• 31. Binomial TheoremFor expanding (a + b)n where n is large, the Pascal triangle isnot efficient.Instead, we use the following formula for expanding (a + b)n.Binomial TheoremIn the expansion of (a + b)n, the coefficient for the termakbn–k is nCk. n!Reminder: nCk = (n – k)!k!
  • 32. Binomial TheoremFor expanding (a + b)n where n is large, the Pascal triangle isnot efficient.Instead, we use the following formula for expanding (a + b)n.Binomial TheoremIn the expansion of (a + b)n, the coefficient for the termakbn–k is nCk. n!Reminder: nCk = (n – k)!k!Example C.In the expansion of (a + b)5, the coefficient for the term a3b2is 5C3.
  • 33. Binomial TheoremFor expanding (a + b)n where n is large, the Pascal triangle isnot efficient.Instead, we use the following formula for expanding (a + b)n.Binomial TheoremIn the expansion of (a + b)n, the coefficient for the termakbn–k is nCk. n!Reminder: nCk = (n – k)!k!Example C.In the expansion of (a + b)5, the coefficient for the term a3b2is 5C3.Since 5! = 10, so the term is 10a3b2. (5 – 3)!3!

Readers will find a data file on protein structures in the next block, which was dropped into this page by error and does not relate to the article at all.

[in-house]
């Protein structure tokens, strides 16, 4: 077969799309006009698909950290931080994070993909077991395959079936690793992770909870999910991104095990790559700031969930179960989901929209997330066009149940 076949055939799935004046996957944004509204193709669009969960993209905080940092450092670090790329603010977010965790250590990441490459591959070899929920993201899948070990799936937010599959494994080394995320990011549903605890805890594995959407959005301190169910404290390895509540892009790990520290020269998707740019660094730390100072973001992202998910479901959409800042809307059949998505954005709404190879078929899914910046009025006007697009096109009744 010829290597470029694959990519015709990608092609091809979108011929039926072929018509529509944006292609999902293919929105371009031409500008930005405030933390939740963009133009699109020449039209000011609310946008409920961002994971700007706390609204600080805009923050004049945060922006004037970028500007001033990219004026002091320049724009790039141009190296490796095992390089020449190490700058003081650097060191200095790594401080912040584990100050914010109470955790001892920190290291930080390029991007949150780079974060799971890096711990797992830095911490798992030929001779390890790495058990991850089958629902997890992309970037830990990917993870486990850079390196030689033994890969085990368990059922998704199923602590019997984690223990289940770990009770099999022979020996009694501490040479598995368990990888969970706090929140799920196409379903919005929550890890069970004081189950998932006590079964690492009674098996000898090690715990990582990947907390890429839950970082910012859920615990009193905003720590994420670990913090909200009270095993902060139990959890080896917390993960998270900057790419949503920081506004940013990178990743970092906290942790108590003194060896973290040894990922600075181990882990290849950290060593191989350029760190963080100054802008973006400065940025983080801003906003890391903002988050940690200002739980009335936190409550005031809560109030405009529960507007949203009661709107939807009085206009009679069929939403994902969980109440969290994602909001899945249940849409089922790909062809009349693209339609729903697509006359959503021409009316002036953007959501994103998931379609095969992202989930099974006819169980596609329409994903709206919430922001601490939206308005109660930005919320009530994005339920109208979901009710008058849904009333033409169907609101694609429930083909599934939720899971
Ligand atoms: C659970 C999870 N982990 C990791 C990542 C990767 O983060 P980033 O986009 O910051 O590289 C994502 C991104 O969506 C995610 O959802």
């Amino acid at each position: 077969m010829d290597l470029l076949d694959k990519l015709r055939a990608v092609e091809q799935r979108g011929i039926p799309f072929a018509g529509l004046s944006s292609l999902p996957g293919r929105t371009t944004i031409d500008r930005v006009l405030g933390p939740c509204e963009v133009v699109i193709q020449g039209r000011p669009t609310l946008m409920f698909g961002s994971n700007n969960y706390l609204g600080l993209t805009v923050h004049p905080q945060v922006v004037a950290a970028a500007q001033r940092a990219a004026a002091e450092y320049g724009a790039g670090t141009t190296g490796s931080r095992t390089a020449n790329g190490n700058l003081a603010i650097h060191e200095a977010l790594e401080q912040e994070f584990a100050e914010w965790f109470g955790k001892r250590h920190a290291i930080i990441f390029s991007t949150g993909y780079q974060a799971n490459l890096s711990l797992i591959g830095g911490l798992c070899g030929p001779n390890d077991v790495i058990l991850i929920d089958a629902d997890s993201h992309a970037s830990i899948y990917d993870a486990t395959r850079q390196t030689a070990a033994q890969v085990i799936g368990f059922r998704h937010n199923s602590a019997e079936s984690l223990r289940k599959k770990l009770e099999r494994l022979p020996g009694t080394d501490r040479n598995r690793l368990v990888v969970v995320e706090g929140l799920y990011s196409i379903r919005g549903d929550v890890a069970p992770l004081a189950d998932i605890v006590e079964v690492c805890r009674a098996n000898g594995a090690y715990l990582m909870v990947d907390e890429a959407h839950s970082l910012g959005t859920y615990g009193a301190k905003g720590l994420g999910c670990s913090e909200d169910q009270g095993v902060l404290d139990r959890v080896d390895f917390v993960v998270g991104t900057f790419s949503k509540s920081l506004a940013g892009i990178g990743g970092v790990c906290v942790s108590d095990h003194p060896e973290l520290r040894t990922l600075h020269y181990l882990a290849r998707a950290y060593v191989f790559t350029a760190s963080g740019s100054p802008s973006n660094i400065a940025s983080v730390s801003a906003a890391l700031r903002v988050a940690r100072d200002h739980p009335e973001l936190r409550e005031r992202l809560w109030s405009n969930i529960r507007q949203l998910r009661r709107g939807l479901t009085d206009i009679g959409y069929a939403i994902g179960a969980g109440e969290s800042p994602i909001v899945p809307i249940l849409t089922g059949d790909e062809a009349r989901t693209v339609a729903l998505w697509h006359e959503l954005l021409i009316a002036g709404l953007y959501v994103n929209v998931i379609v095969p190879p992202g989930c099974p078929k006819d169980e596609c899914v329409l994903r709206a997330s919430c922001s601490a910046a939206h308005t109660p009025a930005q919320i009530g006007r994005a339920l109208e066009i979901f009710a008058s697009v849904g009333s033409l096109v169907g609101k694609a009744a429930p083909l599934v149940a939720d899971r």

• 34. Binomial TheoremExample D. Find the exact term with x4y5 in the expansionof (x – 2y)9.
  • 35. Binomial TheoremExample D. Find the exact term with x4y5 in the expansionof (x – 2y)9.The a4b5 term in the expansion of (a + b)9 is 9C4a4b5.
  • 36. Binomial TheoremExample D. Find the exact term with x4y5 in the expansionof (x – 2y)9.The a4b5 term in the expansion of (a + b)9 is 9C4a4b5.So the x4y5 term in the expansion of (x – 2y)9 is 9C4(x)4(-2y)5.
  • 37. Binomial TheoremExample D. Find the exact term with x4y5 in the expansionof (x – 2y)9.The a4b5 term in the expansion of (a + b)9 is 9C4a4b5.So the x4y5 term in the expansion of (x – 2y)9 is 9C4(x)4(-2y)5.Since 9C4 = 9! = 126 (9 – 4)!4!
  • 38. Binomial TheoremExample D. Find the exact term with x4y5 in the expansionof (x – 2y)9.The a4b5 term in the expansion of (a + b)9 is 9C4a4b5.So the x4y5 term in the expansion of (x – 2y)9 is 9C4(x)4(-2y)5.Since 9C4 = 9! = 126 (9 – 4)!4!we get that9 C4(x)4(-2y)5 = –126(2)5x4y5
  • 39. Binomial TheoremExample D. Find the exact term with x4y5 in the expansionof (x – 2y)9.The a4b5 term in the expansion of (a + b)9 is 9C4a4b5.So the x4y5 term in the expansion of (x – 2y)9 is 9C4(x)4(-2y)5.Since 9C4 = 9! = 126 (9 – 4)!4!we get that9 C4(x)4(-2y)5 = –126(2)5x4y5 = –4032x4y5 HW Find the speific terms in the expansions: 1. the term x7y5 and x9y3 in (x + 2y)12 2. the term x4y5 and x6y3 in (3x + 2y)9 3. the term x10y6 and x13y3 in (3x – y)16 4. the term x10y11 and x13y8 in (2x – 2y)21